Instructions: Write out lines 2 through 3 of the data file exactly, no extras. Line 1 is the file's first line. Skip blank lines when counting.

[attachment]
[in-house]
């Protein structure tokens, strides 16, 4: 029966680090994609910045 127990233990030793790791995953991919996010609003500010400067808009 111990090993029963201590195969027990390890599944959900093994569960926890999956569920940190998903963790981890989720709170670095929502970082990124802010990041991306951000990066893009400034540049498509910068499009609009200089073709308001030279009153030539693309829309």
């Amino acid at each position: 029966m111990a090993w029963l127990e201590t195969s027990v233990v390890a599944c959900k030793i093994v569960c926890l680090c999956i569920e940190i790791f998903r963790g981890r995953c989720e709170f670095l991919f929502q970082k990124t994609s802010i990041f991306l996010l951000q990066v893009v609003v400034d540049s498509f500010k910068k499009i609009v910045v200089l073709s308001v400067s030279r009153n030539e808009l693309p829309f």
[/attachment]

């Protein structure tokens, strides 16, 4: 029966680090994609910045 127990233990030793790791995953991919996010609003500010400067808009 111990090993029963201590195969027990390890599944959900093994569960926890999956569920940190998903963790981890989720709170670095929502970082990124802010990041991306951000990066893009400034540049498509910068499009609009200089073709308001030279009153030539693309829309």
């Amino acid at each position: 029966m111990a090993w029963l127990e201590t195969s027990v233990v390890a599944c959900k030793i093994v569960c926890l680090c999956i569920e940190i790791f998903r963790g981890r995953c989720e709170f670095l991919f929502q970082k990124t994609s802010i990041f991306l996010l951000q990066v893009v609003v400034d540049s498509f500010k910068k499009i609009v910045v200089l073709s308001v400067s030279r009153n030539e808009l693309p829309f």